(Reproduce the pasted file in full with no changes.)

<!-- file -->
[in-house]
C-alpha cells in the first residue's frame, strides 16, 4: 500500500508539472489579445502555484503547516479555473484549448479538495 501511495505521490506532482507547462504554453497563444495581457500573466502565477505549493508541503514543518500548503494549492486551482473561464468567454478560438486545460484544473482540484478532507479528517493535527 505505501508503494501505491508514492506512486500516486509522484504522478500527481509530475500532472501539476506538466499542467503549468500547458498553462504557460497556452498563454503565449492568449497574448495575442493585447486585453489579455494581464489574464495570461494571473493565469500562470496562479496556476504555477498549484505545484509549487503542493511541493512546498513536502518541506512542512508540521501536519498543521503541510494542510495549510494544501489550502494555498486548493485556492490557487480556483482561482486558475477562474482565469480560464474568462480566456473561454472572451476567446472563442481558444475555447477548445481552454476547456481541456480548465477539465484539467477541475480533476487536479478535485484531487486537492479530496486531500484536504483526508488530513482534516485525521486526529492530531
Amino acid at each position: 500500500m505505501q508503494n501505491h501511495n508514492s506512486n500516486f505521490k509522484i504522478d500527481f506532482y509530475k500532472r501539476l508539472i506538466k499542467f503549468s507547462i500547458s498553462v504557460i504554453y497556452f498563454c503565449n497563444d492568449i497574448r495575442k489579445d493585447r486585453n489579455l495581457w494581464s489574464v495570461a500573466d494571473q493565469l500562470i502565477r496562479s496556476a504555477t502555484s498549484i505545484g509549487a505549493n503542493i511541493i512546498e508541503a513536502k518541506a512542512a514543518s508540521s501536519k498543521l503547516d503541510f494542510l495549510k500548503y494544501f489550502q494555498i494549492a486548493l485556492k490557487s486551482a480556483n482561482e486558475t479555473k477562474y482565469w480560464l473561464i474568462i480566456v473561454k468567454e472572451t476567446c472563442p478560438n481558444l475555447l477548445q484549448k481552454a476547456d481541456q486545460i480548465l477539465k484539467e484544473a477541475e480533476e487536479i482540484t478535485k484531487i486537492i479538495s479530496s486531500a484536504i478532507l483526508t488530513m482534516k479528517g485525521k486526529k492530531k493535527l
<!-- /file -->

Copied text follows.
[in-house]
C-alpha cells in the first residue's frame, strides 16, 4: 500500500508539472489579445502555484503547516479555473484549448479538495 501511495505521490506532482507547462504554453497563444495581457500573466502565477505549493508541503514543518500548503494549492486551482473561464468567454478560438486545460484544473482540484478532507479528517493535527 505505501508503494501505491508514492506512486500516486509522484504522478500527481509530475500532472501539476506538466499542467503549468500547458498553462504557460497556452498563454503565449492568449497574448495575442493585447486585453489579455494581464489574464495570461494571473493565469500562470496562479496556476504555477498549484505545484509549487503542493511541493512546498513536502518541506512542512508540521501536519498543521503541510494542510495549510494544501489550502494555498486548493485556492490557487480556483482561482486558475477562474482565469480560464474568462480566456473561454472572451476567446472563442481558444475555447477548445481552454476547456481541456480548465477539465484539467477541475480533476487536479478535485484531487486537492479530496486531500484536504483526508488530513482534516485525521486526529492530531
Amino acid at each position: 500500500m505505501q508503494n501505491h501511495n508514492s506512486n500516486f505521490k509522484i504522478d500527481f506532482y509530475k500532472r501539476l508539472i506538466k499542467f503549468s507547462i500547458s498553462v504557460i504554453y497556452f498563454c503565449n497563444d492568449i497574448r495575442k489579445d493585447r486585453n489579455l495581457w494581464s489574464v495570461a500573466d494571473q493565469l500562470i502565477r496562479s496556476a504555477t502555484s498549484i505545484g509549487a505549493n503542493i511541493i512546498e508541503a513536502k518541506a512542512a514543518s508540521s501536519k498543521l503547516d503541510f494542510l495549510k500548503y494544501f489550502q494555498i494549492a486548493l485556492k490557487s486551482a480556483n482561482e486558475t479555473k477562474y482565469w480560464l473561464i474568462i480566456v473561454k468567454e472572451t476567446c472563442p478560438n481558444l475555447l477548445q484549448k481552454a476547456d481541456q486545460i480548465l477539465k484539467e484544473a477541475e480533476e487536479i482540484t478535485k484531487i486537492i479538495s479530496s486531500a484536504i478532507l483526508t488530513m482534516k479528517g485525521k486526529k492530531k493535527l